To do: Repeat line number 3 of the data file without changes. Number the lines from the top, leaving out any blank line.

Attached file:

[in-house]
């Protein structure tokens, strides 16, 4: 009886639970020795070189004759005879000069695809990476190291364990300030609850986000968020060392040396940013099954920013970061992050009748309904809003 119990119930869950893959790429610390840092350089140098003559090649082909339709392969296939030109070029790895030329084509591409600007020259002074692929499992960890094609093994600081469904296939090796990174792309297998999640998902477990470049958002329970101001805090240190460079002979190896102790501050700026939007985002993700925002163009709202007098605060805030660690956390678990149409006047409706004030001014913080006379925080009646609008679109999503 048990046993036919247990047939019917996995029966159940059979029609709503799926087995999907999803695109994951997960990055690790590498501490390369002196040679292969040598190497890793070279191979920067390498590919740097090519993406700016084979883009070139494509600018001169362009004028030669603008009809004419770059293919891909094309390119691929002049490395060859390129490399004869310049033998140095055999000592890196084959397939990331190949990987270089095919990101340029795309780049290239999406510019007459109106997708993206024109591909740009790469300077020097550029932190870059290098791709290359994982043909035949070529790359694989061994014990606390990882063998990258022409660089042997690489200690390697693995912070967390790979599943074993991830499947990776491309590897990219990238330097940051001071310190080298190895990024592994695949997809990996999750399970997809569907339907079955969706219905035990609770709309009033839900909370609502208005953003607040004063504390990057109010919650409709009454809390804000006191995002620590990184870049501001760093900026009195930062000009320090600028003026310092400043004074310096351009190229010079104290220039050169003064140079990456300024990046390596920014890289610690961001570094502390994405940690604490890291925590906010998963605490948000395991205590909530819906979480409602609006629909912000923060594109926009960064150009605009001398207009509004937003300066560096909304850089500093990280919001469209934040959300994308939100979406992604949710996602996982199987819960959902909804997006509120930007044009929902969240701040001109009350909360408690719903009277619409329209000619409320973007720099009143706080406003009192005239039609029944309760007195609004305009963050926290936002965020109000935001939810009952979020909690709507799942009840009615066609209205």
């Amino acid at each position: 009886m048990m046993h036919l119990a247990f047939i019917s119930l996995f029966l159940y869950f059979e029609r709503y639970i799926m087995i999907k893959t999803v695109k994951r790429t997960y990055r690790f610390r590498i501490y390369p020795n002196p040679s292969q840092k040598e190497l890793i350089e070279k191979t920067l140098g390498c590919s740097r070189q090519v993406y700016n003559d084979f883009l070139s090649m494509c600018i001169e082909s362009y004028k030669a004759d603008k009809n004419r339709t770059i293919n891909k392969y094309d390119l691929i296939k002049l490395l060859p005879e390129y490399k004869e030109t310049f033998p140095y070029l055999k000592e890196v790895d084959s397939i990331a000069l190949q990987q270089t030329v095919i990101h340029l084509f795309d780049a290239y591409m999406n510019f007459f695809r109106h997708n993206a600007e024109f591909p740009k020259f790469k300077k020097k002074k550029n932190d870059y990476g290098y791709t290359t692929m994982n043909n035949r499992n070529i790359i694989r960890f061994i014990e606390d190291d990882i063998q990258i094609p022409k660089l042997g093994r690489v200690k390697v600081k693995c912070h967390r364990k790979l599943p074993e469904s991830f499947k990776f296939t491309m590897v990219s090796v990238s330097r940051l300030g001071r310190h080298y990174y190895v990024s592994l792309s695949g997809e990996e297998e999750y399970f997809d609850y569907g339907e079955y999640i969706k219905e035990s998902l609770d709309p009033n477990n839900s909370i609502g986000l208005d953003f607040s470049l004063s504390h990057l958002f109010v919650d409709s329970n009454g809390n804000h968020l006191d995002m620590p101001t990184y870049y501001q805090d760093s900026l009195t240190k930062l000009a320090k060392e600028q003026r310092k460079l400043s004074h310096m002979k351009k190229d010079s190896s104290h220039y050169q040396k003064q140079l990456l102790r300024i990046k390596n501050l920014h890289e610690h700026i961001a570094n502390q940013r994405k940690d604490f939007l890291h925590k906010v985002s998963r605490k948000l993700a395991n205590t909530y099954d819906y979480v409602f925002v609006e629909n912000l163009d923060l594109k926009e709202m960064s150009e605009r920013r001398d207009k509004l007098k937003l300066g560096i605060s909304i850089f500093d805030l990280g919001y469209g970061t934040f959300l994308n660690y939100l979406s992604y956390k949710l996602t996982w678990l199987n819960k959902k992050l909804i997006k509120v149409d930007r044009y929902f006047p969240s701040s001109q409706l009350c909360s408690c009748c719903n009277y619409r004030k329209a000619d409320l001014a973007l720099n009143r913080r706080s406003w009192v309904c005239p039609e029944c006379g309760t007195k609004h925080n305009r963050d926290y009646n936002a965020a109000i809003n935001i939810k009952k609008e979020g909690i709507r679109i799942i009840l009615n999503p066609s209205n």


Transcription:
């Amino acid at each position: 009886m048990m046993h036919l119990a247990f047939i019917s119930l996995f029966l159940y869950f059979e029609r709503y639970i799926m087995i999907k893959t999803v695109k994951r790429t997960y990055r690790f610390r590498i501490y390369p020795n002196p040679s292969q840092k040598e190497l890793i350089e070279k191979t920067l140098g390498c590919s740097r070189q090519v993406y700016n003559d084979f883009l070139s090649m494509c600018i001169e082909s362009y004028k030669a004759d603008k009809n004419r339709t770059i293919n891909k392969y094309d390119l691929i296939k002049l490395l060859p005879e390129y490399k004869e030109t310049f033998p140095y070029l055999k000592e890196v790895d084959s397939i990331a000069l190949q990987q270089t030329v095919i990101h340029l084509f795309d780049a290239y591409m999406n510019f007459f695809r109106h997708n993206a600007e024109f591909p740009k020259f790469k300077k020097k002074k550029n932190d870059y990476g290098y791709t290359t692929m994982n043909n035949r499992n070529i790359i694989r960890f061994i014990e606390d190291d990882i063998q990258i094609p022409k660089l042997g093994r690489v200690k390697v600081k693995c912070h967390r364990k790979l599943p074993e469904s991830f499947k990776f296939t491309m590897v990219s090796v990238s330097r940051l300030g001071r310190h080298y990174y190895v990024s592994l792309s695949g997809e990996e297998e999750y399970f997809d609850y569907g339907e079955y999640i969706k219905e035990s998902l609770d709309p009033n477990n839900s909370i609502g986000l208005d953003f607040s470049l004063s504390h990057l958002f109010v919650d409709s329970n009454g809390n804000h968020l006191d995002m620590p101001t990184y870049y501001q805090d760093s900026l009195t240190k930062l000009a320090k060392e600028q003026r310092k460079l400043s004074h310096m002979k351009k190229d010079s190896s104290h220039y050169q040396k003064q140079l990456l102790r300024i990046k390596n501050l920014h890289e610690h700026i961001a570094n502390q940013r994405k940690d604490f939007l890291h925590k906010v985002s998963r605490k948000l993700a395991n205590t909530y099954d819906y979480v409602f925002v609006e629909n912000l163009d923060l594109k926009e709202m960064s150009e605009r920013r001398d207009k509004l007098k937003l300066g560096i605060s909304i850089f500093d805030l990280g919001y469209g970061t934040f959300l994308n660690y939100l979406s992604y956390k949710l996602t996982w678990l199987n819960k959902k992050l909804i997006k509120v149409d930007r044009y929902f006047p969240s701040s001109q409706l009350c909360s408690c009748c719903n009277y619409r004030k329209a000619d409320l001014a973007l720099n009143r913080r706080s406003w009192v309904c005239p039609e029944c006379g309760t007195k609004h925080n305009r963050d926290y009646n936002a965020a109000i809003n935001i939810k009952k609008e979020g909690i709507r679109i799942i009840l009615n999503p066609s209205n």